In light of the legislation that has been enacted over the past 22 months by progressive Democrats, a question is raised: Since the early 20th century, has Congress been faithfully executing the powers granted to that body in Article I, Section 8 (AIS8) of the Constitution? A cursory review of this section can make one wonder where certain taxation and regulatory powers came from, as well as the genesis of many governmental entities (like the Departments of Labor, Energy, and Education). To refresh our minds, AIS8 -- the "Powers of Congress" -- contains the following powers:

The Congress shall have Power To lay and collect Taxes, Duties, Imposts and Excises, to pay the Debts and provide for the common Defence and general Welfare of the United States; but all Duties, Imposts and Excises shall be uniform throughout the United States;

To borrow money on the credit of the United States;

To regulate Commerce with foreign Nations, and among the several States, and with the Indian Tribes;

To establish an uniform Rule of Naturalization, and uniform Laws on the subject of Bankruptcies throughout the United States;

To coin Money, regulate the Value thereof, and of foreign Coin, and fix the Standard of Weights and Measures;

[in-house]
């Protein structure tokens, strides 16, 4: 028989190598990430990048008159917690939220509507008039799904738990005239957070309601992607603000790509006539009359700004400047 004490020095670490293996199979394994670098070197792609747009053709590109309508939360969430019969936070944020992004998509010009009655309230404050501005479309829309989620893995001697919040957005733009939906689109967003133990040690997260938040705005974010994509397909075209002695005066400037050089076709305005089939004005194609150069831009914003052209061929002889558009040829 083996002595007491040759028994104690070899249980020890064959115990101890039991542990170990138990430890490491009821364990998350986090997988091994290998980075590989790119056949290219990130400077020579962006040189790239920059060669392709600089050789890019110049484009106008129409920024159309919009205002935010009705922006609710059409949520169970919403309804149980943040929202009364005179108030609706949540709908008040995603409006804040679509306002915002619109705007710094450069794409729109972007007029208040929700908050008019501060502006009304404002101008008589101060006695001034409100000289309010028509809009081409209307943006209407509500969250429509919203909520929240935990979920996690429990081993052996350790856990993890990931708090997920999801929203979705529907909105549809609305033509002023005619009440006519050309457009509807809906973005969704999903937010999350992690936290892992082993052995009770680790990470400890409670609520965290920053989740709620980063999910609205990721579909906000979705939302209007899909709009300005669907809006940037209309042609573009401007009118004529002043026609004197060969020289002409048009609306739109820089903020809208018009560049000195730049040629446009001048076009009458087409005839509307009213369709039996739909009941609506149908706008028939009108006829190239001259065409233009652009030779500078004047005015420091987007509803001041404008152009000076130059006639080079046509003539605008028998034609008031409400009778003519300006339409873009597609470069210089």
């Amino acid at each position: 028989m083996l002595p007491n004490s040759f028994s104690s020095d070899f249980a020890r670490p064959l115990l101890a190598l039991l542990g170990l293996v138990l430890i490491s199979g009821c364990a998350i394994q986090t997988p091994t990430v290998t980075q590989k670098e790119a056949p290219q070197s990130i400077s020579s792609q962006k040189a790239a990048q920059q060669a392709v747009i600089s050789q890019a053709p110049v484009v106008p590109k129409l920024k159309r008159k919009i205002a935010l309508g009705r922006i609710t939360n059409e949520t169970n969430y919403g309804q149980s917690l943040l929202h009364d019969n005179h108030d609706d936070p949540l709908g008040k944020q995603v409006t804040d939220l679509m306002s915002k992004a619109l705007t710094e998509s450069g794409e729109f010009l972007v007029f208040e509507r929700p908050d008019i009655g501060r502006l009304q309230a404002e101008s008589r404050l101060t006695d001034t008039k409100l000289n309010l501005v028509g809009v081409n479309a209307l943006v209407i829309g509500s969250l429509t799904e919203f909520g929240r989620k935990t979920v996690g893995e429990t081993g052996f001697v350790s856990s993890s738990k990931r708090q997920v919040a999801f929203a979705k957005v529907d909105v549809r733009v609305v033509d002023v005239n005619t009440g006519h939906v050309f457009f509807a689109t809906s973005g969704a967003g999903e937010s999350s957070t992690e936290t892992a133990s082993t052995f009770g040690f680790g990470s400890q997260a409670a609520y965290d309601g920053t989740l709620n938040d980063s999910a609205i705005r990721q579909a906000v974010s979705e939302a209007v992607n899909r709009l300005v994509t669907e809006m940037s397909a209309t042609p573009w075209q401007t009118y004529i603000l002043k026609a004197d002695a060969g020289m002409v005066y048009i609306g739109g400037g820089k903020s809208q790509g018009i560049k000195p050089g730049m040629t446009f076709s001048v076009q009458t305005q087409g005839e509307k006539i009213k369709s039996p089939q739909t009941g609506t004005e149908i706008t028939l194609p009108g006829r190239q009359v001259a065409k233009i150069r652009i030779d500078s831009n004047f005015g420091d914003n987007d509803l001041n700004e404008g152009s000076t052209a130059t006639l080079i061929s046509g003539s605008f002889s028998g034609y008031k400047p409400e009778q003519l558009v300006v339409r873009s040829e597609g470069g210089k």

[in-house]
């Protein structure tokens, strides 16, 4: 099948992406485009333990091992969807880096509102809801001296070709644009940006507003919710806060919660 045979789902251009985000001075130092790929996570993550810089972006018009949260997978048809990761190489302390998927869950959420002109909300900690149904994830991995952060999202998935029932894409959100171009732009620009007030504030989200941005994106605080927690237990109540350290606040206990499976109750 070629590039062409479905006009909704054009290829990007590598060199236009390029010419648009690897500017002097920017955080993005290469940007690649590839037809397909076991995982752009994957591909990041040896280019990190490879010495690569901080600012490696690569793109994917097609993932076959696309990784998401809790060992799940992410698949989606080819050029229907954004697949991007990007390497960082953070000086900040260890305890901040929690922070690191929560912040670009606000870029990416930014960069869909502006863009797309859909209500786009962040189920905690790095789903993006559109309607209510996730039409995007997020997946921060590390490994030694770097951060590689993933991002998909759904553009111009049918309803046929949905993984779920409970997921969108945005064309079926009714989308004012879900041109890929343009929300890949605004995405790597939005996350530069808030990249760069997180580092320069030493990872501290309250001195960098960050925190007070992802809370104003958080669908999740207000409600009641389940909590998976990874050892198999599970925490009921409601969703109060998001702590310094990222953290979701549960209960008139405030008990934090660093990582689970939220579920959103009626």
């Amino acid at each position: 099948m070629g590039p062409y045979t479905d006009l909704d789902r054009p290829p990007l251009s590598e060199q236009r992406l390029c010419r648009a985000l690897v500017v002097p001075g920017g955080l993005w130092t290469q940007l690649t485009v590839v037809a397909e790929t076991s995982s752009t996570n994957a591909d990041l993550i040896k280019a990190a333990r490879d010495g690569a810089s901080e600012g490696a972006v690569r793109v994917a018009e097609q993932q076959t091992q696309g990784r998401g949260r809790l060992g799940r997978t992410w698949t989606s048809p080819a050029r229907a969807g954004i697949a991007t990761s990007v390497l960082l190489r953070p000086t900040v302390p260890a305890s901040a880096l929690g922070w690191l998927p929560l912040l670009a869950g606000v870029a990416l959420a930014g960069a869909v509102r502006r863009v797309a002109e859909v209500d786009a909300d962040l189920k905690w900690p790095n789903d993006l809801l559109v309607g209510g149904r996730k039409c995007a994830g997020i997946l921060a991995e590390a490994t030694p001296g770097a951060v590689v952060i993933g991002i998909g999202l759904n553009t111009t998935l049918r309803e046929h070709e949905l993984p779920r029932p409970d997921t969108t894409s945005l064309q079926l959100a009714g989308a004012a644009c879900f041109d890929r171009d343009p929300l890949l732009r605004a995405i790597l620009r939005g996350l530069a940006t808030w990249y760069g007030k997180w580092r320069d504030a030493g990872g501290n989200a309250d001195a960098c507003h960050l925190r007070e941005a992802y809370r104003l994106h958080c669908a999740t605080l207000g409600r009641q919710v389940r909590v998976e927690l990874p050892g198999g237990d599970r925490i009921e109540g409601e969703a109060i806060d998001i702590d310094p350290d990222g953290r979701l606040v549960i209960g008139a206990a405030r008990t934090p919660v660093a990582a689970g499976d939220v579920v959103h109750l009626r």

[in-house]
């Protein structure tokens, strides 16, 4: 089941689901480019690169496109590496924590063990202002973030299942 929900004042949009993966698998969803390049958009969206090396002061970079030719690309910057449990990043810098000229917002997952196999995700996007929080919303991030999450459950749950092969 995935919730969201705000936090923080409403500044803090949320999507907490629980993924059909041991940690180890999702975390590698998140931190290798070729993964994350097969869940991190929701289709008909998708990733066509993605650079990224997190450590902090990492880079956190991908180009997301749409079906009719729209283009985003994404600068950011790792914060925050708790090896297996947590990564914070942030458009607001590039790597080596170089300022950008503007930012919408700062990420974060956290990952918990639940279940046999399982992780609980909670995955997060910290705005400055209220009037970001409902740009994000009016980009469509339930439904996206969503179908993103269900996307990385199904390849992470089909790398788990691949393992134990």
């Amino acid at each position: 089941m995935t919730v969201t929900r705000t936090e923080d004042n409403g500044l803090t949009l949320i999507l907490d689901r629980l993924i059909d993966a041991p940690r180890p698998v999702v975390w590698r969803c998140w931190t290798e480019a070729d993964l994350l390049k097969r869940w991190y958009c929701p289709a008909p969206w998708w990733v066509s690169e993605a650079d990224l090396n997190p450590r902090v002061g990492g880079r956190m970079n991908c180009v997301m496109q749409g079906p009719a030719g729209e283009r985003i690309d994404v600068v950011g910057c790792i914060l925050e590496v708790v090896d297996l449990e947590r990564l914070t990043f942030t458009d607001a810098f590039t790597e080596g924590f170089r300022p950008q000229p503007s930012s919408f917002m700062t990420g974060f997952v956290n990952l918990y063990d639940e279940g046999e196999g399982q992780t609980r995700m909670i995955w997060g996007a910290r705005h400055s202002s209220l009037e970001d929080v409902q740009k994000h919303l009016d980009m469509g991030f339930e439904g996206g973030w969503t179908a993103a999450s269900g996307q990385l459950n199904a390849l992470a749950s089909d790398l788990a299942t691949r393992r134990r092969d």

To provide for the Punishment of counterfeiting the Securities and current Coin of the United States;

To establish Post Offices and Post Roads;

To promote the Progress of Science and useful Arts, by securing for limited Times to Authors and Inventors the exclusive Right to their respective Writings and Discoveries;

To constitute Tribunals inferior to the supreme Court;

To define and punish Piracies and Felonies committed on the high Seas, and Offenses against the Law of Nations;

To declare War, grant Letters of Marque and Reprisal, and make Rules concerning Captures on Land and Water;

To raise and support Armies, but no Appropriation of Money to that Use shall be for a longer Term than two Years;

To provide and maintain a Navy;